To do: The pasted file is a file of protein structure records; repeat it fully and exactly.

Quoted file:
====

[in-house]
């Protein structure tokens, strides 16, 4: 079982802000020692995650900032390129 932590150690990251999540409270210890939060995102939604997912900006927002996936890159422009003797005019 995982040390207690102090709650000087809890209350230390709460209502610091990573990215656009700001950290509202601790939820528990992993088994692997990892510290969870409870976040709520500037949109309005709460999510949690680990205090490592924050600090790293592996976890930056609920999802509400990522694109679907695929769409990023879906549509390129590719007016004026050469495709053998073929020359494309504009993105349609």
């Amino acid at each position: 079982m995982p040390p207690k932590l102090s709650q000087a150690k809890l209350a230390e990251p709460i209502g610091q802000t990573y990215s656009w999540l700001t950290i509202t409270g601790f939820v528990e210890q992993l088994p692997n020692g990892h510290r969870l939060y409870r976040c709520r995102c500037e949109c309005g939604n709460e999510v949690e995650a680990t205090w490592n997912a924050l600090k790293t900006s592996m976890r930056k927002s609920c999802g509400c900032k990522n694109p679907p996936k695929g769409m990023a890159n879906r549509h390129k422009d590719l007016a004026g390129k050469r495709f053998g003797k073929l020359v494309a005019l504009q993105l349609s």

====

[in-house]
């Protein structure tokens, strides 16, 4: 079982802000020692995650900032390129 932590150690990251999540409270210890939060995102939604997912900006927002996936890159422009003797005019 995982040390207690102090709650000087809890209350230390709460209502610091990573990215656009700001950290509202601790939820528990992993088994692997990892510290969870409870976040709520500037949109309005709460999510949690680990205090490592924050600090790293592996976890930056609920999802509400990522694109679907695929769409990023879906549509390129590719007016004026050469495709053998073929020359494309504009993105349609």
């Amino acid at each position: 079982m995982p040390p207690k932590l102090s709650q000087a150690k809890l209350a230390e990251p709460i209502g610091q802000t990573y990215s656009w999540l700001t950290i509202t409270g601790f939820v528990e210890q992993l088994p692997n020692g990892h510290r969870l939060y409870r976040c709520r995102c500037e949109c309005g939604n709460e999510v949690e995650a680990t205090w490592n997912a924050l600090k790293t900006s592996m976890r930056k927002s609920c999802g509400c900032k990522n694109p679907p996936k695929g769409m990023a890159n879906r549509h390129k422009d590719l007016a004026g390129k050469r495709f053998g003797k073929l020359v494309a005019l504009q993105l349609s």